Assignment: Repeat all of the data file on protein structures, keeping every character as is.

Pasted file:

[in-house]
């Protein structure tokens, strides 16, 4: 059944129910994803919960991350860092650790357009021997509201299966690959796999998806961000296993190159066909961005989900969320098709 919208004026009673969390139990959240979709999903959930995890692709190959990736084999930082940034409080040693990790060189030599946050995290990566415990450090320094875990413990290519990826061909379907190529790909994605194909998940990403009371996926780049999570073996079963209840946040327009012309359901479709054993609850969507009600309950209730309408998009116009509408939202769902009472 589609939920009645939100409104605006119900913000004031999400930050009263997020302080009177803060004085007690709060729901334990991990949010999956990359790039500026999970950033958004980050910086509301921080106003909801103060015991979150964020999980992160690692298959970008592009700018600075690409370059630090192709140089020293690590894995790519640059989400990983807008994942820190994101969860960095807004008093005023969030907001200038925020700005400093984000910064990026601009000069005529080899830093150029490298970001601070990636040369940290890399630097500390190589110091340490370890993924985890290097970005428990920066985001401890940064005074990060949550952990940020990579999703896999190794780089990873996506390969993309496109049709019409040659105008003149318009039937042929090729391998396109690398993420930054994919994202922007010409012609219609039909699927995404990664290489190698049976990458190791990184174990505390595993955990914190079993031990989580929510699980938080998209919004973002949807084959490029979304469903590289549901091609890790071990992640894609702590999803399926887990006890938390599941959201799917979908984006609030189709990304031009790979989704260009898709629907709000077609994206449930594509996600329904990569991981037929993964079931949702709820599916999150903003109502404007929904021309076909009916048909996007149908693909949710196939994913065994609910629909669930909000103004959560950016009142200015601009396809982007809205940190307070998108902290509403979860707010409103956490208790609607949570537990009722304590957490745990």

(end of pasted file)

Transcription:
[in-house]
């Protein structure tokens, strides 16, 4: 059944129910994803919960991350860092650790357009021997509201299966690959796999998806961000296993190159066909961005989900969320098709 919208004026009673969390139990959240979709999903959930995890692709190959990736084999930082940034409080040693990790060189030599946050995290990566415990450090320094875990413990290519990826061909379907190529790909994605194909998940990403009371996926780049999570073996079963209840946040327009012309359901479709054993609850969507009600309950209730309408998009116009509408939202769902009472 589609939920009645939100409104605006119900913000004031999400930050009263997020302080009177803060004085007690709060729901334990991990949010999956990359790039500026999970950033958004980050910086509301921080106003909801103060015991979150964020999980992160690692298959970008592009700018600075690409370059630090192709140089020293690590894995790519640059989400990983807008994942820190994101969860960095807004008093005023969030907001200038925020700005400093984000910064990026601009000069005529080899830093150029490298970001601070990636040369940290890399630097500390190589110091340490370890993924985890290097970005428990920066985001401890940064005074990060949550952990940020990579999703896999190794780089990873996506390969993309496109049709019409040659105008003149318009039937042929090729391998396109690398993420930054994919994202922007010409012609219609039909699927995404990664290489190698049976990458190791990184174990505390595993955990914190079993031990989580929510699980938080998209919004973002949807084959490029979304469903590289549901091609890790071990992640894609702590999803399926887990006890938390599941959201799917979908984006609030189709990304031009790979989704260009898709629907709000077609994206449930594509996600329904990569991981037929993964079931949702709820599916999150903003109502404007929904021309076909009916048909996007149908693909949710196939994913065994609910629909669930909000103004959560950016009142200015601009396809982007809205940190307070998108902290509403979860707010409103956490208790609607949570537990009722304590957490745990």